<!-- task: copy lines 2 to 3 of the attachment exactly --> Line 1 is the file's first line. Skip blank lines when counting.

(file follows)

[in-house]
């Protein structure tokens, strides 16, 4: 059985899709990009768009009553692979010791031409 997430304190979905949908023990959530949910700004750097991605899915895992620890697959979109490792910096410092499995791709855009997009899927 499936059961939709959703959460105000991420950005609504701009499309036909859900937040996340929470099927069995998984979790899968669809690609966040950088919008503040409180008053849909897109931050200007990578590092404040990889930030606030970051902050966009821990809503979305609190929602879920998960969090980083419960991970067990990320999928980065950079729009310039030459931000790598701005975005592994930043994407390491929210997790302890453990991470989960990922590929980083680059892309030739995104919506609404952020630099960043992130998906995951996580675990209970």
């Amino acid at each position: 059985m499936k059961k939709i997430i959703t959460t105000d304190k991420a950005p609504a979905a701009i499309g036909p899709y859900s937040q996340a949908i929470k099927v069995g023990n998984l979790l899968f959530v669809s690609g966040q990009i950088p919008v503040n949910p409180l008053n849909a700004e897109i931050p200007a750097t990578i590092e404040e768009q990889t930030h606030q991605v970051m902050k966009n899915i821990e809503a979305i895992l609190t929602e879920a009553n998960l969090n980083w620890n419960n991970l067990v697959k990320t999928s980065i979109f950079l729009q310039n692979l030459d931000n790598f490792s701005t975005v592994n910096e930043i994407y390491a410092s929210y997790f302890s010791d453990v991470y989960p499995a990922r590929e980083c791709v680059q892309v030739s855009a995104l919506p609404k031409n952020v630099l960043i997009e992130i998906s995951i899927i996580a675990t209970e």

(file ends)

């Protein structure tokens, strides 16, 4: 059985899709990009768009009553692979010791031409 997430304190979905949908023990959530949910700004750097991605899915895992620890697959979109490792910096410092499995791709855009997009899927 499936059961939709959703959460105000991420950005609504701009499309036909859900937040996340929470099927069995998984979790899968669809690609966040950088919008503040409180008053849909897109931050200007990578590092404040990889930030606030970051902050966009821990809503979305609190929602879920998960969090980083419960991970067990990320999928980065950079729009310039030459931000790598701005975005592994930043994407390491929210997790302890453990991470989960990922590929980083680059892309030739995104919506609404952020630099960043992130998906995951996580675990209970």
């Amino acid at each position: 059985m499936k059961k939709i997430i959703t959460t105000d304190k991420a950005p609504a979905a701009i499309g036909p899709y859900s937040q996340a949908i929470k099927v069995g023990n998984l979790l899968f959530v669809s690609g966040q990009i950088p919008v503040n949910p409180l008053n849909a700004e897109i931050p200007a750097t990578i590092e404040e768009q990889t930030h606030q991605v970051m902050k966009n899915i821990e809503a979305i895992l609190t929602e879920a009553n998960l969090n980083w620890n419960n991970l067990v697959k990320t999928s980065i979109f950079l729009q310039n692979l030459d931000n790598f490792s701005t975005v592994n910096e930043i994407y390491a410092s929210y997790f302890s010791d453990v991470y989960p499995a990922r590929e980083c791709v680059q892309v030739s855009a995104l919506p609404k031409n952020v630099l960043i997009e992130i998906s995951i899927i996580a675990t209970e």